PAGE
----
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The University of Nebraska–Lincoln (UNL) and the U.S. Geological Survey (USGS) are developing a research partnership to better understand, adapt to and mitigate the impacts of climate change in the Platte River Basin and the High Plains. The Climate Change 2008 Workshop, “Sustainability in a Time of Climate Change: Developing an Intensive Research Framework for the Platte River Basin and the High Plains” was designed to inventory our mutual research strengths and resources in this area and to bring key stakeholders and decision-makers into the process to build further partnerships.
The native grasslands and farmlands of Nebraska comprise one of the most productive agricultural areas in the world – productivity made possible by the Platte River, which rises in the Rocky Mountains and transects the state, and the High Plains aquifer, the largest groundwater system in North America. These systems sustain a major agricultural economy, native grasslands, river ecosystems, and the North American Central Flyway, which is vital to the survival of many migratory bird species, including threatened and endangered species.
Climate change may present a threat to these critical ecosystems. A lack of robust, dynamic scientific data characterizing this unique ecosystem, including its geologic framework, aquifers, surface waters, land cover, geomorphology and wildlife, combined with deficiencies in modeling capabilities, impede the accurate forecasting needed for the informed decision-making that will enable us to adapt to the impacts of climate change.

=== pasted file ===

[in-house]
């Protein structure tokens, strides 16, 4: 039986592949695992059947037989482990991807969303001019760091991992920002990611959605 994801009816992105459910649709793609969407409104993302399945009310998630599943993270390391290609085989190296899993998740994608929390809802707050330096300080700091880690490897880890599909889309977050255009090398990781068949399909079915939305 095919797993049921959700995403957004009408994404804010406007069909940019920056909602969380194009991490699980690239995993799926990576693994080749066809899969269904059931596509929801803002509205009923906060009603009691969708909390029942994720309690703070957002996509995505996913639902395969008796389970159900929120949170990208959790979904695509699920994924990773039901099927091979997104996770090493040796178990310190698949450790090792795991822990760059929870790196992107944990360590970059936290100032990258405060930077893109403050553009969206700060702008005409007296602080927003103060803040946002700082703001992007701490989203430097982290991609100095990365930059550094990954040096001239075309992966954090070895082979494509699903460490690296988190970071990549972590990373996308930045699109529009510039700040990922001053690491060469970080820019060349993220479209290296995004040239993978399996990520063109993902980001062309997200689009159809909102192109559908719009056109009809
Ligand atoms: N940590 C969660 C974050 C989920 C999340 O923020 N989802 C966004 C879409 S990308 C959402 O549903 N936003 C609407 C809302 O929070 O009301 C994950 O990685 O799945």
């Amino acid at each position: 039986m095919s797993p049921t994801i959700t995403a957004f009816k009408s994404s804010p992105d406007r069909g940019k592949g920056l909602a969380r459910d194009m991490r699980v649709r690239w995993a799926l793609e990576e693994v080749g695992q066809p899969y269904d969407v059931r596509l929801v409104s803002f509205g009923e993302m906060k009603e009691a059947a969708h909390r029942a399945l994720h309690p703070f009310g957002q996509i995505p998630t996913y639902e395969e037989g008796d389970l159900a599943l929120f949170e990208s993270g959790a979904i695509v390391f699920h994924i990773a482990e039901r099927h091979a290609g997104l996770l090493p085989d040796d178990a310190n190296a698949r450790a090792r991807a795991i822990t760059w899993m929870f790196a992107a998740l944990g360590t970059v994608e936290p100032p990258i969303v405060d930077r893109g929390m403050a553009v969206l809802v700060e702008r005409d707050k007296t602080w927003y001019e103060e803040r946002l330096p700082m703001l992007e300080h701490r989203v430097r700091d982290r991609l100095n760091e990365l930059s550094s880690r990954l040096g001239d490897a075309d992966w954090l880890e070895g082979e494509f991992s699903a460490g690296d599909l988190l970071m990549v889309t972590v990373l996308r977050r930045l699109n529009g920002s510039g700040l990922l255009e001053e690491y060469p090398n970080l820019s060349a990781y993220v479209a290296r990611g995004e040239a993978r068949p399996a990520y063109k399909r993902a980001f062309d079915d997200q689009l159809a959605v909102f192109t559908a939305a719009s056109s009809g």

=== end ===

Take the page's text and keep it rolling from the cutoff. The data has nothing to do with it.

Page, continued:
Addressing these issues will require collaboration involving partners from academia, state and federal agencies, nongovernmental organizations and the private sector. The participants in the 2008 Climate Change Workshop represented all of these groups and provided valuable perspectives about their challenges and research needs – the beginning of a broad-based partnership to develop a research framework for understanding and adapting to the potential economic and ecological effects of climate change.